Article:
Also seen on Black Pearl, the 106 meter long giga-sailer, is the original and distinctive bow shape, which ensures the longest possible waterline to a flared bow. The unique and unmistakable shape is a variation of the bowline concept seen on Palmer Johnson’s 210-foot and 171-foot yachts. The aim was to provide an aggressive look to the bow while also delivering performance enhancement in the naval architecture, through lengthening at the waterline and using a flare to divert bow spray.
Aft deck infinity pool
Perhaps the design feature for which Nuvolari-Lenard is most renowned, we first introduced a ‘statement’ rear pool on Alfa Nero, again for Oceanco. Our aim was to create a new way of enjoying the aft deck of large “white yachts” that had not been seen before. We designed the feature because we had noticed that, with the increasing size of superyachts, owners and guests were being moved further away from the sea. This resulted in negative feelings, as though being on a ‘mini cruise ship’ rather than on a luxury yacht.
The striking black mast on Lürssen’s M/Y Quattroelle, designed by Nuvolari-Lenard, was first seen long before the 86-metre yacht was delivered in 2013. We first introduced the design of a black mast on the 72-metre CRN, M/Y Azteca delivered in 2010.
With such black details, we wanted to achieve a more masculine, military look for the yachts, in contrast with the generally accepted ‘gentle’ look of the so-called ‘white yachts’.
Better use of the foredeck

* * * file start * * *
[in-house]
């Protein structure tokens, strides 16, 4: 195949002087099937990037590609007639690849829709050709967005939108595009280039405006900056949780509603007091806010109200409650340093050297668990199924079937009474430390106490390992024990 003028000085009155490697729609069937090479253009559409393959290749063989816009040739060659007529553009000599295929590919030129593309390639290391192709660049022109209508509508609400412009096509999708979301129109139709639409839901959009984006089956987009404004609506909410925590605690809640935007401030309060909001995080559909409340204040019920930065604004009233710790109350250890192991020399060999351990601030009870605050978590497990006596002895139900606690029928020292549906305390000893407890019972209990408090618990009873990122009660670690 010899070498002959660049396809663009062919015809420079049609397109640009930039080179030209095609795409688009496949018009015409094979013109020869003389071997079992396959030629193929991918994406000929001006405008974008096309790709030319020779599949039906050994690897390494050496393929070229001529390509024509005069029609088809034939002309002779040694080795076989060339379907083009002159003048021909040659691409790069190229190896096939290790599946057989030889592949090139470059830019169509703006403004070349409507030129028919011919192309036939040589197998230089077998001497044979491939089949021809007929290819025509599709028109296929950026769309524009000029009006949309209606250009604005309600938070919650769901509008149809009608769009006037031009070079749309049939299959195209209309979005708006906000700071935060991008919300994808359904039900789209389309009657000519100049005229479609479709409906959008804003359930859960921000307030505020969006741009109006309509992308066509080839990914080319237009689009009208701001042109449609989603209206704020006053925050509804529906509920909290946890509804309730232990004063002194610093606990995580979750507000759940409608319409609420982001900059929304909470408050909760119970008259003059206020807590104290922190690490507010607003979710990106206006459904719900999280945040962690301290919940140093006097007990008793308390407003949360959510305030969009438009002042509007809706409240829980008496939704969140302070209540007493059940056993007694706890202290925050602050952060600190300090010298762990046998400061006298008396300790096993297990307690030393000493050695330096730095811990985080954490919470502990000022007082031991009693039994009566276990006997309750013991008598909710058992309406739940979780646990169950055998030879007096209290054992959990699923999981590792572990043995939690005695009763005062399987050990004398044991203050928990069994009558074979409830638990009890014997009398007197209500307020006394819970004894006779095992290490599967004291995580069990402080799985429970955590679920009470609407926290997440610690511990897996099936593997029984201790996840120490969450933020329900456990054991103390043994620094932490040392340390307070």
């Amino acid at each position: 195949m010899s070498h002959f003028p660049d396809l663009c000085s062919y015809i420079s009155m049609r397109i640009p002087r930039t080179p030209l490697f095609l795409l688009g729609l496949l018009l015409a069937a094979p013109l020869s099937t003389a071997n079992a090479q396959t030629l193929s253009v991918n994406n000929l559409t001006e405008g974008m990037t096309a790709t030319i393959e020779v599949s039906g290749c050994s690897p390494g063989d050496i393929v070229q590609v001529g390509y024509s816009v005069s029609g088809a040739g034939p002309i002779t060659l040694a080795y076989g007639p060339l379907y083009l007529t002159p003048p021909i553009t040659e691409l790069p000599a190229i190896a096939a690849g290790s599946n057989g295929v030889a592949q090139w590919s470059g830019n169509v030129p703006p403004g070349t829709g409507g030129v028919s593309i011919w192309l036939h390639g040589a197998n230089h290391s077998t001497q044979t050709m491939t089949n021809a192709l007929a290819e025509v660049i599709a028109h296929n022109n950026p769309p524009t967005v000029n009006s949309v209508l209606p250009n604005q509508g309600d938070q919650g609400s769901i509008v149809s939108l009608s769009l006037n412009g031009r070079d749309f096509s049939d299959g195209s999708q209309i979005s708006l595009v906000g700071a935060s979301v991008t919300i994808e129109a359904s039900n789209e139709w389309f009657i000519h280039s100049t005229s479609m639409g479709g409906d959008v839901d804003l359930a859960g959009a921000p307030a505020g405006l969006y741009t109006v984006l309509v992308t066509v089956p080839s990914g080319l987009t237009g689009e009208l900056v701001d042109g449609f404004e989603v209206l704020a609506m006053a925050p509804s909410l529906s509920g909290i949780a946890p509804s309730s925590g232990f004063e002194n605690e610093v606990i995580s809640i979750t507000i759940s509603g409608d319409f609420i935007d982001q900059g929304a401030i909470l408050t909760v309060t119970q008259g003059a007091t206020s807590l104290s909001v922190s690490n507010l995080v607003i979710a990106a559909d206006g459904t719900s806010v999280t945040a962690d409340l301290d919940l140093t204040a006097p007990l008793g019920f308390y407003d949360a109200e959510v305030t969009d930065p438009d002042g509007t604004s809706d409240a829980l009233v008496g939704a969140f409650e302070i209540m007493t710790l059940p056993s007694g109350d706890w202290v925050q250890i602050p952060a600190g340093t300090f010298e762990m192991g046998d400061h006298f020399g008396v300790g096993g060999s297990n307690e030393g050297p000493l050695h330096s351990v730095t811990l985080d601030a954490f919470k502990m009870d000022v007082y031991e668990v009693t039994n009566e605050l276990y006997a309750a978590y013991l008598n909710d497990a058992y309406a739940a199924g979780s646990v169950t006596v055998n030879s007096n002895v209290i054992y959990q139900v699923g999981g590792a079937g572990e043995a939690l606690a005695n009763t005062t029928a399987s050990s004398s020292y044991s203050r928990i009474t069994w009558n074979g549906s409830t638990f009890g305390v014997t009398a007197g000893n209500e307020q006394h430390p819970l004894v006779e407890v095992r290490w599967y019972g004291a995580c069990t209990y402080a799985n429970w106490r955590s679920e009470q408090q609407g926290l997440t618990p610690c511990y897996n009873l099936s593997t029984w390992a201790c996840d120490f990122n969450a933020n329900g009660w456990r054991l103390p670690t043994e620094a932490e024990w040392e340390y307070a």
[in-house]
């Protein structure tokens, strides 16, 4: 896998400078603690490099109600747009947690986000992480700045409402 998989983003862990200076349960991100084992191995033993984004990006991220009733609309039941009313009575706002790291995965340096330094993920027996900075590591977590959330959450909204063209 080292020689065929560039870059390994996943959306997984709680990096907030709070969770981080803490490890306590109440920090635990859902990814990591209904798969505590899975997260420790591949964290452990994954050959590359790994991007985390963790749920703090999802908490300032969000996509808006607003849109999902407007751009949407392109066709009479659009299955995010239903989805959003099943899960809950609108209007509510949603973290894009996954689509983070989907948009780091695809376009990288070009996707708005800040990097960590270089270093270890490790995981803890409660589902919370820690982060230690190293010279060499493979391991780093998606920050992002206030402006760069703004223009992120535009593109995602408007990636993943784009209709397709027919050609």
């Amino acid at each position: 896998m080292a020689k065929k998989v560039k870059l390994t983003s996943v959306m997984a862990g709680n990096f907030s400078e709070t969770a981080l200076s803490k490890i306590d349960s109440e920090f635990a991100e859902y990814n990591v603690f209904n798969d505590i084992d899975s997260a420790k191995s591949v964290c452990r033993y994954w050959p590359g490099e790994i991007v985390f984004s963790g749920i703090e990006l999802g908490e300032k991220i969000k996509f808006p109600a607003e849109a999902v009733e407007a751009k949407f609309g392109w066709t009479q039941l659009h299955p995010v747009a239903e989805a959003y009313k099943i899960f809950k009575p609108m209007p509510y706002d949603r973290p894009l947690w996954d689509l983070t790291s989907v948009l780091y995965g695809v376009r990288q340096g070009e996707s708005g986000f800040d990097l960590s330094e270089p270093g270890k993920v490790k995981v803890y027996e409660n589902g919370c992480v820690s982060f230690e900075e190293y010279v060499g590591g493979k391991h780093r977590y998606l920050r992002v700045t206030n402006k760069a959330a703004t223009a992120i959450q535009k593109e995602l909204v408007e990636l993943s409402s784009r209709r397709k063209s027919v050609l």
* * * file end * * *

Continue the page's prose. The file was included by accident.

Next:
We first considered a new and more guest-focused use of the foredeck on medium- and small-sized cruisers with our first line with Monte Carlo Yachts in 2009. Before this, the foredeck ‘features’ were commonly no more than a sun pad over the forward cabin. Today, this has become a popular area for guests to enjoy socializing, especially when at anchor or docked stern-to in a marina or port, as it gives more privacy than being in the cockpit. The majority of serial production shipyards have now introduced layouts with better use of the foredeck due to demand from clients.Many of these design concepts that were introduced by Nuvolari-Lenard have been ‘adopted’ by other designers over the years.
Although Nuvolari-Lenard is currently working on a large number of projects that are both in build as well as in the design phases, we are unable to disclose details for many of them. In many ways, yachting is a peculiar part of the luxury sector. We design beautiful things that are created to be seen and admired over their existence, but a veil of privacy is pulled tight over them, especially during construction.
I always remind my clients who wish to build a yacht that the market wants to know and builders need to show. In my view, it is better to be in control of the quality of these images, and to protect the yacht’s ‘brand’ (as all yachts of significant size and stature have a brand and a value), than to leave the job to the media-hungry public.
(Nuvolari Lenard, the courage to create a yacht that will be a classic – Barchemagazine.com – February 2018)